Toilet cleaners work under poor working conditions

Communal toilets in Duncan Village. Photo by Manqulo Nyakombi

Toilet cleaners in East London are complaining about bad working conditions. Working under the Expanded Public Works Programme, the cleaners, the majority of them women, say they do not get protective gear and sometimes have to buy cleaning materials themselves. Some work without an uniform.

Mdantsane, Eastern Cape, South Africa

Toilet cleaners in East London are complaining about bad working conditions. Working under the Expanded Public Works Programme, the cleaners, the majority of them women, say they do not get protective gear and sometimes have to buy cleaning materials themselves. Some work without an uniform.

Elitsha interviewed  a number of toilet cleaners from informal settlements in Duncan Village and Mdantsane.

In Mdantsane NU3, we met a woman who has been working as a toilet cleaner since 2013.

Sibongiseni, as we shall name her, told this reporter that she cleans at least ten toilets a day, a job made worse when a toilet is blocked.

Just one of the toilets she cleans is shared by up to five families.

Of these toilets, there’s one next to a shebeen and it is always dirty, with drunks caring little to clean up after themselves.

“We are earning R2,400 a month and it has been like that since 2013,” she said.

Sibongiseni said on her salary, she buys gloves and cleaning material which cost close to R250.

“I always make sure that I do not buy expensive cleaning material because it is going to dig deep in my pocket,” she said.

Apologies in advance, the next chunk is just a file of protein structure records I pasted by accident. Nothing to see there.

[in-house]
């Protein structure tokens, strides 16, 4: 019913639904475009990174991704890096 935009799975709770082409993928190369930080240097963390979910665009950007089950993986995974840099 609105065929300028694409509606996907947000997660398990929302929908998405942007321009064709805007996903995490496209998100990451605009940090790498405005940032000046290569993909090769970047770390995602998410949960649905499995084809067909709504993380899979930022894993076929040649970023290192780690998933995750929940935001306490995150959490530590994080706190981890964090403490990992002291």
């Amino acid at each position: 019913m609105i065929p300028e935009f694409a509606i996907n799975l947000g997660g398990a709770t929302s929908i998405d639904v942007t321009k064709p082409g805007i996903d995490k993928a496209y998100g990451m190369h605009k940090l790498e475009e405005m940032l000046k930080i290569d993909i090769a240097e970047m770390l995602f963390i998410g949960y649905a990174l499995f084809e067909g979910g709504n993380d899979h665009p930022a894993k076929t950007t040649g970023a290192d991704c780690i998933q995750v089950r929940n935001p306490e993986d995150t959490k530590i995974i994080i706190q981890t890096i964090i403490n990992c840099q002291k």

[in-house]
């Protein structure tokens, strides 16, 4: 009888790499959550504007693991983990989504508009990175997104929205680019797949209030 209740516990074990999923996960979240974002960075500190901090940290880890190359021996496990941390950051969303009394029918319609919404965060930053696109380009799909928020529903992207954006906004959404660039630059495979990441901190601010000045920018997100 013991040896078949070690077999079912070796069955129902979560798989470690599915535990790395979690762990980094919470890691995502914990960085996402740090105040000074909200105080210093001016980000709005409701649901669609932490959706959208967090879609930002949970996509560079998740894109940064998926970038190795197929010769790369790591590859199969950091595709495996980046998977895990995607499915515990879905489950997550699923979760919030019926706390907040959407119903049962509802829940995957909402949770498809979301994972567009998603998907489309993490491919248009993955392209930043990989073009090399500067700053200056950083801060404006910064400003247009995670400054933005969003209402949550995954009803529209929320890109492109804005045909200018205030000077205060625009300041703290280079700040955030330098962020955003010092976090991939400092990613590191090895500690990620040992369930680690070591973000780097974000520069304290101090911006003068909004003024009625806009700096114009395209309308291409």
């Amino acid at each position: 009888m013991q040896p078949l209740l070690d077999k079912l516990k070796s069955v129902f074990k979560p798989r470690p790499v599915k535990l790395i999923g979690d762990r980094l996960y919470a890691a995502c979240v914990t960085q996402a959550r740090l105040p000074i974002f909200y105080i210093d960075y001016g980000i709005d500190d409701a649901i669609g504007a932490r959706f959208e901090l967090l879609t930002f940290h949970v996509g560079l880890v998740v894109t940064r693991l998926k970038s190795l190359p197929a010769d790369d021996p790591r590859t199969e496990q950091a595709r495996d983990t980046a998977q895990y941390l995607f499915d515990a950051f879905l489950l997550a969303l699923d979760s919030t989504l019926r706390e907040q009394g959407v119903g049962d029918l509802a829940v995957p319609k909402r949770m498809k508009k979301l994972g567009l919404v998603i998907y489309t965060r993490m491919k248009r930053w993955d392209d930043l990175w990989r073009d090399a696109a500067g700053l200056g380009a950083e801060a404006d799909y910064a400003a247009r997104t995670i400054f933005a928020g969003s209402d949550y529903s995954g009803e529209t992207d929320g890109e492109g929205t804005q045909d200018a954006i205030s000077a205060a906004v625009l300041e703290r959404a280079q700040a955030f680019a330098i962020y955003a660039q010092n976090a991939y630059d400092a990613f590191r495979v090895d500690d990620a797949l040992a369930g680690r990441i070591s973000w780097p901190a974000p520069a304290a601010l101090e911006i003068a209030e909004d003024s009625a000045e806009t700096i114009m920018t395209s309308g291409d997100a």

She works without a mask because she does not have money to buy one. According to She raised this matter with her supervisor and all she’s been receiving is empty promises.

“When I started here I didn’t have a uniform. I used to work with my own clothes. I received the uniform last year, I just hope that one day they are going to provide us with cleaning material,” she said.

We asked Sibongiseni if she belongs to any union and her answer was no. She said no one has ever told them about a union and would love to have one to assist them in fighting for their rights.

“The conditions we are working under are very bad and the money is very little. Can you believe for gloves only I had to spend R150 and they do not last long because I’m using them everyday,” she complained.

Also read:  The Chronicle Herald: the chronicle of a long industrial dispute in defence of the press

Toilet cleaners in Duncan Village, Khayelitsha Informal Settlement also experience a lack of cleaning material and protective clothing.

These cleaners asked their names not to be used saying that they were once threatened to be fired after talking to media.

According to them, they been working as cleaners for the past three years, but part time. One of the cleaners said since they started working they have never had a uniform. The cleaner said he cleans 10 toilets which are shared by more than 1,000 people.

These are, as you’d expect, often blocked and vandalised. On his contract, this cleaner said he is supposed to work 14 days a month, but because toilets are always dirty, he undertakes to clean them almost every day.